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Let’s Do Lunch
By Brian J. Wagner
How many times have you heard someone say, “Let’s do lunch. Have your people call my people.” Although they may have been joking to get a laugh, it’s no joke or laughing matter when you skip lunch because work is so busy. During the day, you need to take time to replenish your mind, as well as your body. Here’s the scoop:
When you applied for and were awarded your current EAS position, you noted the EAS posting had an initial work location, a daily work schedule and non-scheduled days listed. This work schedule had a begin and end tour, such as 0650-1550, which included a non-paid lunch period. Therefore, the Postal Service expects you to take a daily lunch; it is in your schedule. Unfortunately, lunch is being lost in an EAS employee’s workday. Here’s why.
First, some EAS employees feel pressured to not take lunch because they believe their daily workload is so heavy they don’t have time for lunch in order to get everything done that the USPS or their boss requires. Guess what? In today’s USPS work environment, I don’t think any EAS employee can get everything done in eight hours. Surprisingly, I have yet to see the Postal Service shut down because an employee took their lunch, whether the employee was craft or EAS.
If you work through your lunch without getting paid, you are working for free. In addition, you are understating your daily workload. Therefore, your manager now thinks your nine-hour workload can be done in eight because you skipped lunch and recorded your hours as if you took lunch. Take your lunch and stop giving the Postal Service the personal time you need to recharge to be a better employee and person!
Second, NAPS Headquarters has heard from members whose managers are scheduling them for three- to four-hour lunches to avoid paying additional straight-time pay (T-time). In such cases, it appears the USPS is spending dimes to save pennies when it pays overtime and penalty overtime to craft employees at a higher hourly rate than what an EAS employee would make at straight-time pay.
There is a cost to doing business. That business is the supervision and oversight of employees—not trying to save a “few bucks” off the backs of EAS employees by scheduling them for an excessively long lunch. It is shear abuse by a manager to schedule any EAS employee for a three- or four-hour lunch period.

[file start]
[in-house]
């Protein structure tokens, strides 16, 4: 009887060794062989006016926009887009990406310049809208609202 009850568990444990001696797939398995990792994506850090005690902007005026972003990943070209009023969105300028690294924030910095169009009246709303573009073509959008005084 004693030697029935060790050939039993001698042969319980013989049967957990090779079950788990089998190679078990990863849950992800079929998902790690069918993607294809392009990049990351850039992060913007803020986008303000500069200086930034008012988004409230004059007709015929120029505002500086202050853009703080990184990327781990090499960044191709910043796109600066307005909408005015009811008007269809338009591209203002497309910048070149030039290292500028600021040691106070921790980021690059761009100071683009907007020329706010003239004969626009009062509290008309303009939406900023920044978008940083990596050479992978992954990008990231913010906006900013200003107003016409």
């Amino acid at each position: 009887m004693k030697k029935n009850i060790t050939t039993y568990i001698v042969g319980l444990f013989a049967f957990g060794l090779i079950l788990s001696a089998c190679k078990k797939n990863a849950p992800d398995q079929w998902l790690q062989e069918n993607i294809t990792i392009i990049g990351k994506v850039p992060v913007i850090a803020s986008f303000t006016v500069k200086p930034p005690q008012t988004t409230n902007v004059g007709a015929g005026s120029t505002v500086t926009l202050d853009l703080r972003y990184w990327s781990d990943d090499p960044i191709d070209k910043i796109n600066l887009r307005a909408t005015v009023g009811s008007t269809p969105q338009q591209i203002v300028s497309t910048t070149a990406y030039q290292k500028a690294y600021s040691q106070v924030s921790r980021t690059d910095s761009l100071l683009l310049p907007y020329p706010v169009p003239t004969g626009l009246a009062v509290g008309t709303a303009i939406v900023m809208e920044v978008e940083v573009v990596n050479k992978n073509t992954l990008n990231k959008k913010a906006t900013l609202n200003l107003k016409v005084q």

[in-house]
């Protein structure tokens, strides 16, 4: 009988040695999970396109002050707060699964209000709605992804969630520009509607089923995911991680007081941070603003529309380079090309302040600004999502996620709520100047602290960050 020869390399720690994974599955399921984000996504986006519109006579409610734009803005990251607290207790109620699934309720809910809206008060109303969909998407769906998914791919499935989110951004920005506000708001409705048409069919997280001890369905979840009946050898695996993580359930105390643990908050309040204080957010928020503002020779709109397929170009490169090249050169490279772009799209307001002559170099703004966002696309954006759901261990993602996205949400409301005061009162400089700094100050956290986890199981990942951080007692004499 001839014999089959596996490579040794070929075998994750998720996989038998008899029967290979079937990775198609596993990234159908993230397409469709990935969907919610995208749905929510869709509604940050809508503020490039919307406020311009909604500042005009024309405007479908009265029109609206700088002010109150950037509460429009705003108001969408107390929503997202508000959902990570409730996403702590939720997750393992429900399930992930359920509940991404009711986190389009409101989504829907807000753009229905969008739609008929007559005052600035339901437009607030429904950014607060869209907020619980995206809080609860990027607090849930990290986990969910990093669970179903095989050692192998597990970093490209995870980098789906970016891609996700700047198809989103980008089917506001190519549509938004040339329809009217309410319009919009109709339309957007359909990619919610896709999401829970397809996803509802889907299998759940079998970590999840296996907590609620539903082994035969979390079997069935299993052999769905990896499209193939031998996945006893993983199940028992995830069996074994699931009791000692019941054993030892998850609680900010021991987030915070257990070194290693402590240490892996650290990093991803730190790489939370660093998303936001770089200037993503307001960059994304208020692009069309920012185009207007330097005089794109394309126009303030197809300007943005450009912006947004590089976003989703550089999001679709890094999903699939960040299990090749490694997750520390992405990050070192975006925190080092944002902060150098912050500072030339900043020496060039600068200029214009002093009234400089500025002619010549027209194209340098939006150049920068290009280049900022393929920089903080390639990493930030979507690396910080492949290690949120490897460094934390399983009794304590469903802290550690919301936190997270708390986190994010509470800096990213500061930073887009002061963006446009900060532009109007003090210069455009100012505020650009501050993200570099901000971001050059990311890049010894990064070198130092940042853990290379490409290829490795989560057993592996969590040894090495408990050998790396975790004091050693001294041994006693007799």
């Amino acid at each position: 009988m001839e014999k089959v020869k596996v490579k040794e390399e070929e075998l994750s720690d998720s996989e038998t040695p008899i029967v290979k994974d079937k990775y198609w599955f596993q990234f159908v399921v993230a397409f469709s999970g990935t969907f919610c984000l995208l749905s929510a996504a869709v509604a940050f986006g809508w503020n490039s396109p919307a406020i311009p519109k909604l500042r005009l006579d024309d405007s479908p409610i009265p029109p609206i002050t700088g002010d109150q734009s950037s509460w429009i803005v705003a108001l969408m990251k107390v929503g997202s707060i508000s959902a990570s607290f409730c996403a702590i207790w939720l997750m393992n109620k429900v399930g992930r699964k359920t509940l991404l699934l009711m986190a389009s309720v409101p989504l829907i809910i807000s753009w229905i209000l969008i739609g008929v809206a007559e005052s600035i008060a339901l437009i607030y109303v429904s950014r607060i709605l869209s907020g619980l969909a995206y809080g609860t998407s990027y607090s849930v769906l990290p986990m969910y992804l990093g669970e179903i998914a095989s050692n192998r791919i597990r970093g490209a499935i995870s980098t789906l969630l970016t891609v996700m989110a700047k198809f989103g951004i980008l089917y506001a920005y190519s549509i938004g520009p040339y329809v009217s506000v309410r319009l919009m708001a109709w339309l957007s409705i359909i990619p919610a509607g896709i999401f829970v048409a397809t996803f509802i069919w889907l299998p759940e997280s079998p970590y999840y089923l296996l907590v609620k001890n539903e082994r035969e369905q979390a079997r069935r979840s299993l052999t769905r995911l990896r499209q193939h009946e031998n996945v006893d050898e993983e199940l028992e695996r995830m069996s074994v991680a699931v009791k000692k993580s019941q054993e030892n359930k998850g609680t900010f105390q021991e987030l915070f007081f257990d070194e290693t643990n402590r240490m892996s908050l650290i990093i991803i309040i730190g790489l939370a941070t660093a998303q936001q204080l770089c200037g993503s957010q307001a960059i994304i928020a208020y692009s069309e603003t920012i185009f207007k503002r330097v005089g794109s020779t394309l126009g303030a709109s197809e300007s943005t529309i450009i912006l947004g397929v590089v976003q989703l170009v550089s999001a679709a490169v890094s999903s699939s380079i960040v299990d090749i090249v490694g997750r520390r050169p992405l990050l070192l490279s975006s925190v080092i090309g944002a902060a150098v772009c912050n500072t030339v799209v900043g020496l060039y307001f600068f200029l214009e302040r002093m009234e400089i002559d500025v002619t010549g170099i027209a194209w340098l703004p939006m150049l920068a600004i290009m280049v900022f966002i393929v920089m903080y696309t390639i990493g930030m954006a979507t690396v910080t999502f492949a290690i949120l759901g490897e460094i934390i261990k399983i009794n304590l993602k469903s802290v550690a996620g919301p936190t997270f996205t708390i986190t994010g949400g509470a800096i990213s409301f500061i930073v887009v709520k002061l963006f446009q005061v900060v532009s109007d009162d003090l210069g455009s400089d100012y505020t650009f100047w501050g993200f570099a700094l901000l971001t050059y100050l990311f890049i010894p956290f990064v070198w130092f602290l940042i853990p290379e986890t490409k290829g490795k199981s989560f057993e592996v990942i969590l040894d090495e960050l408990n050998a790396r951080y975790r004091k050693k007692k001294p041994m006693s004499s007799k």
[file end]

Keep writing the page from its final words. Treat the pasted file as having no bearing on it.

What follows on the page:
Strangely enough, the three- to four-hour EAS lunch period was actually tried in 1999 and again in 2002; NAPS strenuously objected. Indeed, NAPS has been advocating for years for reasonable lunch periods for EAS employees, as past Postal Supervisor articles and emails affirm.
In a Postal Supervisor article dated Jan. 24, 1997, NAPS referenced the 55th Biennial Convention resolution #109, which read, “No EAS employee should have a lunch longer than one hour.” The May 2, 1997, issue of the Postal Supervisor reported on the March 19, 1997, USPS/NAPS consultative meeting. These minutes referenced NAPS resolutions #64 and #109 from the 55th Biennial Convention that read, “No EAS employee should be required to take a scheduled lunch break longer than one hour.”
During this consultative, NAPS and the USPS agreed that dialogue on this issue should begin with the USPS area vice presidents, where NAPS found some area vice presidents to be in agreement with NAPS. However, no official policy was ever drafted and approved.
Furthermore, I found copies of memos to members from our late National President Vince Palladino dating back to 1999 and 2002. Vince stated he was disturbed to hear of three- to four-hour lunch periods. In his messages, he reaffirmed NAPS’ position that lunch periods should not exceed a maximum of one hour.
In email messages from 1999 and again in 2002, NAPS referenced ELM 432.31, “Basic Work Week,” about keeping EAS lunches to an hour. Basically, this ELM reference states that a full-time workweek consists of five, regularly scheduled, eight-hour days in a service week. There is a note that the daily eight-hour schedule may not extend more than 10 consecutive hours (also known as eight hours within 10).
There is no ELM reference for scheduling EAS lunch periods. However, NAPS is in agreement with the Office of Personnel Management (OPM) and the law: 5 U.S.C. 6101(a)(3) (F). In brief, the law states an agency is prohibited from scheduling a break in working hours of more than one hour during a basic workday. This limitation applies to lunch and other meal periods. An agency may, however, permit or require shorter meal periods.
NAPS’ position is the same today as it was in 1997, 1999 and 2002: EAS lunch periods should be one hour or less. More importantly, EAS employees should take their lunch every workday. According to career and executive coach Rebecca Weingarten, “It’s critical for workers to leave the office for lunch to clear their heads and gain perspective on what they’re working on. If you’re stumped on a problem, thinking about something else actually helps the brain process and come up with a solution.”
Whether your lunch period is 30 minutes or an hour, it’s your time. Unless you are going to be paid for your lunch period, do not skip it. Do not work during lunch. Do not answer the work phone or emails during your lunch. Do not make yourself available during lunch.
If necessary, leave the postal building, sit in your car or on a park bench, go for a walk or shopping, but, just go to lunch. This may be the only time during the day you can recharge your mind, body and soul.
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